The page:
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Huffington Post: SEO Whore?

| in Google Search,keyword research

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After AOL announced that it was acquiring the Huffington Post for a tidy $315 million, news spread over Twitter and the blogosphere without delay.  A great many of the comments and reviews made mention of “HuffPo’s” use of SEO – and it was not complimentary.  One of the more colorful, or angry, reviews called the “Internet Newspaper,” an SEO whore.  Is HuffPo a cautionary tale for the rest of us?

What is wrong with the Post’s SEO techniques?  They’re effective, but that’s the problem, according to many critics.  They are often effective at drawing traffic but do not deliver on the content aspect that their visitors are expecting.  An example:  the Superbowl, which was scheduled for February 6 in Dallas, Texas, prompted renewed interest in football, with queries like “What time does the Superbowl start?” being entered thousands of times.  Huffington Post ran an article with that very same time, and then proceeded to stuff “what time is the Superbowl” and its variants in no less than four times in the first paragraph.  And that’s not counting the keyword-heavy tags with links to other articles on, you guessed it, what time the Superbowl started.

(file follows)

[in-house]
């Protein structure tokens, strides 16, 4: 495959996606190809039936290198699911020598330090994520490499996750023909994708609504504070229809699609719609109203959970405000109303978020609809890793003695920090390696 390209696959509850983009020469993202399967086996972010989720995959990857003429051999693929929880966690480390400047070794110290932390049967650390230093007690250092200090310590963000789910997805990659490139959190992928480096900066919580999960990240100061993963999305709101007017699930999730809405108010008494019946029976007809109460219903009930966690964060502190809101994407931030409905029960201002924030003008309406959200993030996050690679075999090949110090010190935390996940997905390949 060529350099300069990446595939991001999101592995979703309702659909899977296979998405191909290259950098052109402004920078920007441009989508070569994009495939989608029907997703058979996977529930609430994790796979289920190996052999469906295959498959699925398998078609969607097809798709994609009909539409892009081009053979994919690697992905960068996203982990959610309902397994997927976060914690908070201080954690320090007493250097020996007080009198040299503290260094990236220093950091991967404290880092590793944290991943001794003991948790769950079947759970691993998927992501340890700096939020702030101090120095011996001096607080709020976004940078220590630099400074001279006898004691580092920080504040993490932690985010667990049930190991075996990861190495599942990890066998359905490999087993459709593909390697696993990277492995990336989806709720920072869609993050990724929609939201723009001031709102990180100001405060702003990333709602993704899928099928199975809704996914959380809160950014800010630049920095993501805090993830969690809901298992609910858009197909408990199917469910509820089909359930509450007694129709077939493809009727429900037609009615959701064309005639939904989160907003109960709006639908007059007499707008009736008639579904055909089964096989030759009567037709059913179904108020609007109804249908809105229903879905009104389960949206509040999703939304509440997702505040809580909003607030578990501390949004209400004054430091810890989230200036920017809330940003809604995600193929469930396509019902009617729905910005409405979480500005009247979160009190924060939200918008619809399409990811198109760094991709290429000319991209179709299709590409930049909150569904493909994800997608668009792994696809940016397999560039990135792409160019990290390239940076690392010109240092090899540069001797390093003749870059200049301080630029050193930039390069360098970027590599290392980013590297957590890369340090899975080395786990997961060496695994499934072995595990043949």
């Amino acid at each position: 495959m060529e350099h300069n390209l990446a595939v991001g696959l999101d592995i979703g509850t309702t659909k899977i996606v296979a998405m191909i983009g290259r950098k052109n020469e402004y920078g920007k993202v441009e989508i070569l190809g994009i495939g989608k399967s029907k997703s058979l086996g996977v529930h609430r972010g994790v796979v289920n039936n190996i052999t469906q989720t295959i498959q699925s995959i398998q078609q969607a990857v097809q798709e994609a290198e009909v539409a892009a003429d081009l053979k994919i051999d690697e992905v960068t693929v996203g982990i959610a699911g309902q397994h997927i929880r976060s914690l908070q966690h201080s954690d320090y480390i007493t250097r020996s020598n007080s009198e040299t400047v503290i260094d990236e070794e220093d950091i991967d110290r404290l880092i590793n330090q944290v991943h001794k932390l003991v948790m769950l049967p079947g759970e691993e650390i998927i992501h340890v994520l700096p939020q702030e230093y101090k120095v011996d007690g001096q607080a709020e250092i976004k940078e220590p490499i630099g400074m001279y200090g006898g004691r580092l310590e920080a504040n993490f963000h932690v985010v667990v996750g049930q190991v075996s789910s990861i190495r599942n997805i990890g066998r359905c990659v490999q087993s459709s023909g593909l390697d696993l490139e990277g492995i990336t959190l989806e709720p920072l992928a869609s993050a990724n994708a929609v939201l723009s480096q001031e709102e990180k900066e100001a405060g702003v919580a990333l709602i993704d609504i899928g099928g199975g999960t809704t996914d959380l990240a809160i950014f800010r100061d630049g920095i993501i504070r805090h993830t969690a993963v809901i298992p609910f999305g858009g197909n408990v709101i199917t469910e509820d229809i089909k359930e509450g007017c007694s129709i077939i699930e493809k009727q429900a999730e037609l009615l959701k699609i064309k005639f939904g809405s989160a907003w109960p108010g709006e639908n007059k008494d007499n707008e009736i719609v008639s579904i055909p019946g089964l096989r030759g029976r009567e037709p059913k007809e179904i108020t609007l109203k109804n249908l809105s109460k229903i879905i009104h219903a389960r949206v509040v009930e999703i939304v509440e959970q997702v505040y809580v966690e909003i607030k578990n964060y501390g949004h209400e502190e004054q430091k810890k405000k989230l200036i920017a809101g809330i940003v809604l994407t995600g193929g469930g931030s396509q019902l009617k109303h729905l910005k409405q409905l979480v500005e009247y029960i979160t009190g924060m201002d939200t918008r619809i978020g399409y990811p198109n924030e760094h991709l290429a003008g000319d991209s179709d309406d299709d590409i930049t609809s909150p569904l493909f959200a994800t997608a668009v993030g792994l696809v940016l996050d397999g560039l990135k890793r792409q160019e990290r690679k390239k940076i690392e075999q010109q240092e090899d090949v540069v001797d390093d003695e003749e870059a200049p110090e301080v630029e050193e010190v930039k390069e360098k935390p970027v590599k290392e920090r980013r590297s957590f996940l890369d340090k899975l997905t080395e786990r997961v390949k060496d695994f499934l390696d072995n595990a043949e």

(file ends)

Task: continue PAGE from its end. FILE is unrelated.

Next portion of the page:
This is far from the only time that HuffPo has been accused of playing with trending topics without actually delivering on the content they suggest through their titles.  Another example as noticed by Center Network’s Allen Stern:  the Huffington Post had an article with the title, “Christina Aguilera Nude Pictures Leak (Photos).” 

Anyone reading that would assume that the story would be about Ms. Aguilera’s nude pictures and that the (photos) meant there would, in fact, be photos.  Instead, the Post’s piece had the long, long list of keyword tags and links, ads, and assorted other filler.  The nude picture story you may have been hoping for consisted of a paragraph, which tells us there may or may not be a nude photo of Ms. Aguilera taken before her divorce.  This apparently is scraped from another site, and the reader can link there if they want to read more. 

The site ignores the cardinal rule that content is king.  Disappointing readers is not a long-term plan for success.  Sites should always depend on quality content and create titles and headings that match.  Readers want to know what they’re getting into before they click: many feel that the Huffington Post just tricks them, which if you are running a small business website, is a sure way to stop repeat traffic in its tracks.

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